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AI, ChatGPT, image recognition, Live, Matthew Brogie, pattern recognition, Repsly, retail

Leaning Into Chaos: Repsly’s Matthew Brogie on Being Agile

Don’t tell Matthew Brogie, CEO of Boston headquartered software company Repsly, that brick-and-mortar retail is dead. He’s been hearing that for 25 years, but brick-and-mortar sales continue to grow. So does his company, which works with consumer packaged goods (CPG) brands to drive more retail sales in physical stores.

We had the opportunity to sit down with Matthew for a wide-ranging discussion about his company, the impact of the pandemic on the retail space, the product development process at Repsly, and much more.


Tell me a little bit about Repsly

I love talking about Repsly. I’ve been part of the company since 2012 in one form or another, even before it was Repsly, and officially joined as a real employee in 2014. And I don’t mind running around saying that Repsly is by far the world’s greatest retail execution platform! What that means is we partner with consumer goods companies to drive more sales of their product through retail.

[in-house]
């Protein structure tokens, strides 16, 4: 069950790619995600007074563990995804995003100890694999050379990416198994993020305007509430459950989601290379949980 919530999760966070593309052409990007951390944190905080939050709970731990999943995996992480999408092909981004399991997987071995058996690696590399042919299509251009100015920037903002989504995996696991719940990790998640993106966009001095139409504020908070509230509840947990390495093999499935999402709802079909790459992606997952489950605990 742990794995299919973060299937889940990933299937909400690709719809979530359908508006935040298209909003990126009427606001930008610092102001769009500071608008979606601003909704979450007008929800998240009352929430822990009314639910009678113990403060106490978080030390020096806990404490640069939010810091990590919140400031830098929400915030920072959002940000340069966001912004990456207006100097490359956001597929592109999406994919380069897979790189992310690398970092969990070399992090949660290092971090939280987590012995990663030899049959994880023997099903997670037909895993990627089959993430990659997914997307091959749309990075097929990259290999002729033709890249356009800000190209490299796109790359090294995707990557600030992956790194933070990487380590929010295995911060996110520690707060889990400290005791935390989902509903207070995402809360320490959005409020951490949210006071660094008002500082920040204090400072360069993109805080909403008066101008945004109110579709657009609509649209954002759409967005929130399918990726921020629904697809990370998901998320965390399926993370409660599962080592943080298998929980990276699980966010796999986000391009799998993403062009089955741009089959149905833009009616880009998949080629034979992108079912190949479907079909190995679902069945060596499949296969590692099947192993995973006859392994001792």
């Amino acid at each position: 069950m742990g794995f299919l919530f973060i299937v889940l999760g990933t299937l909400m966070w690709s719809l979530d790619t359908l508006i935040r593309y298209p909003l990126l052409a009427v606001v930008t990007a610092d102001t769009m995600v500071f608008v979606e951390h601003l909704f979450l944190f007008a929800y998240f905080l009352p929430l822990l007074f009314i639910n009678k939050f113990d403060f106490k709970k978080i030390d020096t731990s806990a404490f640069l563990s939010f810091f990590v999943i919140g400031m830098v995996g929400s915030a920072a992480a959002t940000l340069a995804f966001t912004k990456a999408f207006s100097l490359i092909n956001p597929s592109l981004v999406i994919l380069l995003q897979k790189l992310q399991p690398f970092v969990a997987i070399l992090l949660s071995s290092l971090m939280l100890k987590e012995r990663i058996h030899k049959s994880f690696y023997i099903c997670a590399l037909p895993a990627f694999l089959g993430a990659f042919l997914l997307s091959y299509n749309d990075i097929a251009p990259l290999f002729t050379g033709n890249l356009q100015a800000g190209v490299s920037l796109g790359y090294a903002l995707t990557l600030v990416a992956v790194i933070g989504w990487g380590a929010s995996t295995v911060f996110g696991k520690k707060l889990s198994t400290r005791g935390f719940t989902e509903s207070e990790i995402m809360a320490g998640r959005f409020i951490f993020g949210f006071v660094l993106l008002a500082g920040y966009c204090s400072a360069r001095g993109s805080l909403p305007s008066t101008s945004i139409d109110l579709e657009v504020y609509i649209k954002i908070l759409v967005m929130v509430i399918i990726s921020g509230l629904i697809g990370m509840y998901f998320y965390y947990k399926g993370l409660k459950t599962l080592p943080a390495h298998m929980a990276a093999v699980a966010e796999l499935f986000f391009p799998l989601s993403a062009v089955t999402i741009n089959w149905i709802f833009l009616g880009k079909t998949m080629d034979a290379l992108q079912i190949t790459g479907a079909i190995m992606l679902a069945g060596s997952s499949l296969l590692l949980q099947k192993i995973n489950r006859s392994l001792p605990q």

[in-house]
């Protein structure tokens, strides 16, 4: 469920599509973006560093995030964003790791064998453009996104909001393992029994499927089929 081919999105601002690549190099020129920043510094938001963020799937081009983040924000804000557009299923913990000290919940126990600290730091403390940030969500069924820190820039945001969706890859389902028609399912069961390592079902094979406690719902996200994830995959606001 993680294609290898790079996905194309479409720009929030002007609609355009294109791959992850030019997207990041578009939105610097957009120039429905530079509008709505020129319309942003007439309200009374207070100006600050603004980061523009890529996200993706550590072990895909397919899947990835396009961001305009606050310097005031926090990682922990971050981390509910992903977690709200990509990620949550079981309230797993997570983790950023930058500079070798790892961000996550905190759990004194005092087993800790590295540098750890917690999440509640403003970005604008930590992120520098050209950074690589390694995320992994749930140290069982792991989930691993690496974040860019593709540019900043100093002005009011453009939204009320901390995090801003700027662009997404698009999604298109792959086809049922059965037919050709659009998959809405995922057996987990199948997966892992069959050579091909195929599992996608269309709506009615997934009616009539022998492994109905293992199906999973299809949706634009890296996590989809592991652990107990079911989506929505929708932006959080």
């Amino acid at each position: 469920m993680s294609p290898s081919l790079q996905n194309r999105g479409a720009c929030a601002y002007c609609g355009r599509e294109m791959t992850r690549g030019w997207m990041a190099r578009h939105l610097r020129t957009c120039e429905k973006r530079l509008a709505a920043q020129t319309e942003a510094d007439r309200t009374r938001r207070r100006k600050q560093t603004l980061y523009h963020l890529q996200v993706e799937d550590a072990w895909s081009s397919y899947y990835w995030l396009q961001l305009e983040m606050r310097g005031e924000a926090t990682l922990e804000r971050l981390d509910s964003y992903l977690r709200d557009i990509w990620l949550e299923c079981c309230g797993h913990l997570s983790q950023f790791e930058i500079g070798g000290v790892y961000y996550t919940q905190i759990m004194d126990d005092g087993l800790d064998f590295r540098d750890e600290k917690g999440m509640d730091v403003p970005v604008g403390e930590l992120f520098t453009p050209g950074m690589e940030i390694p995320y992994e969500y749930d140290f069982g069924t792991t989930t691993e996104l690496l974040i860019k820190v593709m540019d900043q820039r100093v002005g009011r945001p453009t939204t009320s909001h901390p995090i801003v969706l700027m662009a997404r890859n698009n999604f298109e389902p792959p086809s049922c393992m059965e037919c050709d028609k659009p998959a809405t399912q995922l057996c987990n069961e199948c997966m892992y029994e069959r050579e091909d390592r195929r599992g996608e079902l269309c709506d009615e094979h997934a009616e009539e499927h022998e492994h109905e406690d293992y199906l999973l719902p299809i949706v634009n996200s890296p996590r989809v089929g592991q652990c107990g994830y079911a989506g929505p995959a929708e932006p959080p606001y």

We do that by creating efficiencies in how those brands’ field teams—the people that go out into retail to optimize the presence of their brand—plan and manage their work so that they can focus on the activities that really drive more sales. That can include driving compliance with trade promotions or executing what the industry refers to as “the perfect store,” addressing on-shelf availability issues, and, most important, giving them the time to build relationships with the retail personnel in the stores.

The company itself has been exclusively focused on retail execution solutions for the consumer goods industry for about 15 years. We’re partnered with about 800 customers in more than 80 countries around the world. Everything from emerging brands—I like to say mom and pop making kombucha in their bathtub, just getting into distribution—all the way up to multi-billion-dollar global brands that we do business with, in some cases, across several countries or even continents.

We’re headquartered here in Boston, but we have a significant presence in Zagreb, Croatia, where the company was originally founded. Additionally, we have a network of partners that sell and support the solution in strategic markets around the world.